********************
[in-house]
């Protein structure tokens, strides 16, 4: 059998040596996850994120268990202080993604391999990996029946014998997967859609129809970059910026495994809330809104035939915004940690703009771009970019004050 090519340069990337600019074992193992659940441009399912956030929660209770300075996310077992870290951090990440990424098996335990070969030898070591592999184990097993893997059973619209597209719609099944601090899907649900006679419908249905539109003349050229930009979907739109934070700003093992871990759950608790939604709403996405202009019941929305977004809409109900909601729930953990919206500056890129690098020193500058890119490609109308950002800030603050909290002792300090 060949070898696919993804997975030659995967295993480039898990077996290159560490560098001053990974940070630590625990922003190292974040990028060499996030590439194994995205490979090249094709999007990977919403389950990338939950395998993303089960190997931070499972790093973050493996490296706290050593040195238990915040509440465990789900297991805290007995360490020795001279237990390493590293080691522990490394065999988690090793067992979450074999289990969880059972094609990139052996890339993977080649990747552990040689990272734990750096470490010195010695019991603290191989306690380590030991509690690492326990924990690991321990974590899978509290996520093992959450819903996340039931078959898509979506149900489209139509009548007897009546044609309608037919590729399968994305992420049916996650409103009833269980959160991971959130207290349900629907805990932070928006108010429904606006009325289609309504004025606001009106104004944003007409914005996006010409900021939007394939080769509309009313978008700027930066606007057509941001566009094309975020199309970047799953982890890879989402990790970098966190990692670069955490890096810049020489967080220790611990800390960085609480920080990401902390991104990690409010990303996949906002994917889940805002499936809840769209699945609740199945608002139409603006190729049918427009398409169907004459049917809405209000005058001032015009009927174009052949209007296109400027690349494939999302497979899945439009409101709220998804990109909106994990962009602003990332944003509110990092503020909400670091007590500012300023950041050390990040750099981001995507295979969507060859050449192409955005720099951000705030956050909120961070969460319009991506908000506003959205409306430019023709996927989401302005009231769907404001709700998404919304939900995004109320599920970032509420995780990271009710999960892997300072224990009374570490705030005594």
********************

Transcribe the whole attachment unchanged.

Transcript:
[in-house]
């Protein structure tokens, strides 16, 4: 059998040596996850994120268990202080993604391999990996029946014998997967859609129809970059910026495994809330809104035939915004940690703009771009970019004050 090519340069990337600019074992193992659940441009399912956030929660209770300075996310077992870290951090990440990424098996335990070969030898070591592999184990097993893997059973619209597209719609099944601090899907649900006679419908249905539109003349050229930009979907739109934070700003093992871990759950608790939604709403996405202009019941929305977004809409109900909601729930953990919206500056890129690098020193500058890119490609109308950002800030603050909290002792300090 060949070898696919993804997975030659995967295993480039898990077996290159560490560098001053990974940070630590625990922003190292974040990028060499996030590439194994995205490979090249094709999007990977919403389950990338939950395998993303089960190997931070499972790093973050493996490296706290050593040195238990915040509440465990789900297991805290007995360490020795001279237990390493590293080691522990490394065999988690090793067992979450074999289990969880059972094609990139052996890339993977080649990747552990040689990272734990750096470490010195010695019991603290191989306690380590030991509690690492326990924990690991321990974590899978509290996520093992959450819903996340039931078959898509979506149900489209139509009548007897009546044609309608037919590729399968994305992420049916996650409103009833269980959160991971959130207290349900629907805990932070928006108010429904606006009325289609309504004025606001009106104004944003007409914005996006010409900021939007394939080769509309009313978008700027930066606007057509941001566009094309975020199309970047799953982890890879989402990790970098966190990692670069955490890096810049020489967080220790611990800390960085609480920080990401902390991104990690409010990303996949906002994917889940805002499936809840769209699945609740199945608002139409603006190729049918427009398409169907004459049917809405209000005058001032015009009927174009052949209007296109400027690349494939999302497979899945439009409101709220998804990109909106994990962009602003990332944003509110990092503020909400670091007590500012300023950041050390990040750099981001995507295979969507060859050449192409955005720099951000705030956050909120961070969460319009991506908000506003959205409306430019023709996927989401302005009231769907404001709700998404919304939900995004109320599920970032509420995780990271009710999960892997300072224990009374570490705030005594």